Posted by Dunoon Blue Boy | Report as abusive

We can either behave as badly as criminals or we can behave better than them; we can either wreak vengeance or dispense justice; we can either be morally equal or morally superior. These are all choices we can make. Thankfully, the Scottish Justice Minister yesterday showed that we are capable of taking the better, but harder route.

The mindless clarion-calls screaming for vengeance should be ignored, since they represent a regressive element of society rather than an evolving, progressive one. The direction in which they point leads to wars, terrorism and tragedy.

In choosing whether to lead from the front or be a part of a mindless pack herd, I am glad that yesterday we chose to lead from the front.

Posted by Paul Harper | Report as abusive

If you were around at the time, you’d know what a frame-up this was. It was unbelievable literally & metaphorically.
And the US didn’t jail the crazy naval captain who shot down the Iranian airliner. BBC had a (?) Horizon program with Pentagon data showing how criminal that was.
Of course the murders remain terrible. And I feel genuinely sad. But maybe it’s a chance to review the case.

Posted by malc (scot) cochran | Report as abusive

Perhaps it’s time for truth & honesty not ranting rhetoric. Had the US Government prosecuted the Captain of the USS Vincennes following the shooting down of an Iranian airliner in July 1988, killing all 290 people – it’s doubtful that the Pan Am bombing in December 1988 would ever have happened.

To this day no condolences or heartfelt apology has ever been offered by the US Government to these heartbroken and grieving relatives in Iran.

Posted by Rebecca G | Report as abusive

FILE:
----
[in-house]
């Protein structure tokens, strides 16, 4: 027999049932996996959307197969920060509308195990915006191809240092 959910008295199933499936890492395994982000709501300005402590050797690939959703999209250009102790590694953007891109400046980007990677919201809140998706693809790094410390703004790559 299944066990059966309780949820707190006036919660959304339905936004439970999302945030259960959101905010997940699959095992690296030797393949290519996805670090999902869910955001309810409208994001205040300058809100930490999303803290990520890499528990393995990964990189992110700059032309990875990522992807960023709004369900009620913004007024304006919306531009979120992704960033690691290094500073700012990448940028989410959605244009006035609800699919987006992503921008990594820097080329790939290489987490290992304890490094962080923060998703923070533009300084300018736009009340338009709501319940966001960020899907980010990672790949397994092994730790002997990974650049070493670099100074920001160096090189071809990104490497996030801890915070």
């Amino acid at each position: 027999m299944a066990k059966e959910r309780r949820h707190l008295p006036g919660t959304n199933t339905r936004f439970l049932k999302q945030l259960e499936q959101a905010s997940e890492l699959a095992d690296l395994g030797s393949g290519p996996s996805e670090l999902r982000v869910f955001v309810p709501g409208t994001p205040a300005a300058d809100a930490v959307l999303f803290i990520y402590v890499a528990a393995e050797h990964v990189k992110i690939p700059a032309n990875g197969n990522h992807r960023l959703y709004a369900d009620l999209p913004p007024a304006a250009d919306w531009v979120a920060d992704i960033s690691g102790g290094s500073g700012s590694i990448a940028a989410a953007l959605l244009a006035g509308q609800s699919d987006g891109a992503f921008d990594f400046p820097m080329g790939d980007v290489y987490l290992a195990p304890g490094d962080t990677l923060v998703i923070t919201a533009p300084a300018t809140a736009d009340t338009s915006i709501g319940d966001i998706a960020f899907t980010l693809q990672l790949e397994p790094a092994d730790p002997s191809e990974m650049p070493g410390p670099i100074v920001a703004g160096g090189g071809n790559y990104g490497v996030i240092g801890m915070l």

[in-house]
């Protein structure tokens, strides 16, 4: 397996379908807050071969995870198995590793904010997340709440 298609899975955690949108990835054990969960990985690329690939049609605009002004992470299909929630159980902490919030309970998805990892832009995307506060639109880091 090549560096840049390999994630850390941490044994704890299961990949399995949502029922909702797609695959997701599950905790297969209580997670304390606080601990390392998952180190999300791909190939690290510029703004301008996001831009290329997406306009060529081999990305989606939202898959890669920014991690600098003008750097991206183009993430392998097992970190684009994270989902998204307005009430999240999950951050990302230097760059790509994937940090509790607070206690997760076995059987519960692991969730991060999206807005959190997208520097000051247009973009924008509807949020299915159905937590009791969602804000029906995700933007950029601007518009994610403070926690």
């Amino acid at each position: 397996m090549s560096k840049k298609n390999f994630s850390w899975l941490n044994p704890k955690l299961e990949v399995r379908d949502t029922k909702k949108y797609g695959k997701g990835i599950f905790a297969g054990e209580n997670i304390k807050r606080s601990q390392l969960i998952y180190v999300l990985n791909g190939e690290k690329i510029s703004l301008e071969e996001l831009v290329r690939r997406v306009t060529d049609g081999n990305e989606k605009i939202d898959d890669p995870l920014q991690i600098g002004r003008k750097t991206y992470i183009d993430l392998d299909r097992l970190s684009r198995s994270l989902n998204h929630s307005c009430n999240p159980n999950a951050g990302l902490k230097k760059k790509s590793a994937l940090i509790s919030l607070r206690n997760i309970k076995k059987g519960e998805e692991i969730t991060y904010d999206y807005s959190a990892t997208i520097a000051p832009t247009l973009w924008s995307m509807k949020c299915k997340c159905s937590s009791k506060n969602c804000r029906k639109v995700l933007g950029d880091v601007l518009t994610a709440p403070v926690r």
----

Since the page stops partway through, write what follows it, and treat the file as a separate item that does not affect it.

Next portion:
Put a bounty on his head with money collected from family of survivors. Also all travel to Scotland should be canceled. Western Countries should initiate sanction/boycott on Scotland for specific amount of time.

Posted by jane klein | Report as abusive

When was justice and compassion shown by the USofA when the USS Vincennes shot down the Iranian airliner killing 300. who was brought to trial for that crime?

Posted by dave s | Report as abusive

Just putting in a little tangential here. What is the EU position on this one? they are normally quite overriding in their treatment of an otherwise passive GB. They do seem relatively silent on this one.
Paul Harpers comment appeals to me, but he,d better skate fast though, he,s on thin ice.

Posted by Libra | Report as abusive

So disappointed in the release of a convicted terrorist. I thought the country of Scotland was strongly against terrorism, but as we have learned. It is sending a very dangerous message to the world.
I can not believe that what I thought was a civilized nation could actually spear leniency to a terrorist,
But what do you expect from a nation that deep fry’s cakes and candy!!!!

Posted by Marshall | Report as abusive

Disappointing. Whilel some might think it compassionate to let him go it is certainly not the justice that was due him or the people whom he killed. Vengence? No vengence is killing the man’s family for what he did. Trial and court of law with a life sentces? Justice.

Letting him out without finishing his sentence? Injustices and the reopening of wounds for the familys who lost loved ones, let alone for those that worked so hard to find him, by picking through torn up body parts and unopened Christmas presents for their families. Just a thought less gester, lost on Lybians and hurtful toward allies and friends. Or is America an ally an friend? If sure Lybia never gave hundreds of thousands of lives twice to save Scotland.

Posted by Boris | Report as abusive

I wish people would learn to spell properly before ranting on about other peoples’ ideas…. what will become of this country?

Posted by bella | Report as abusive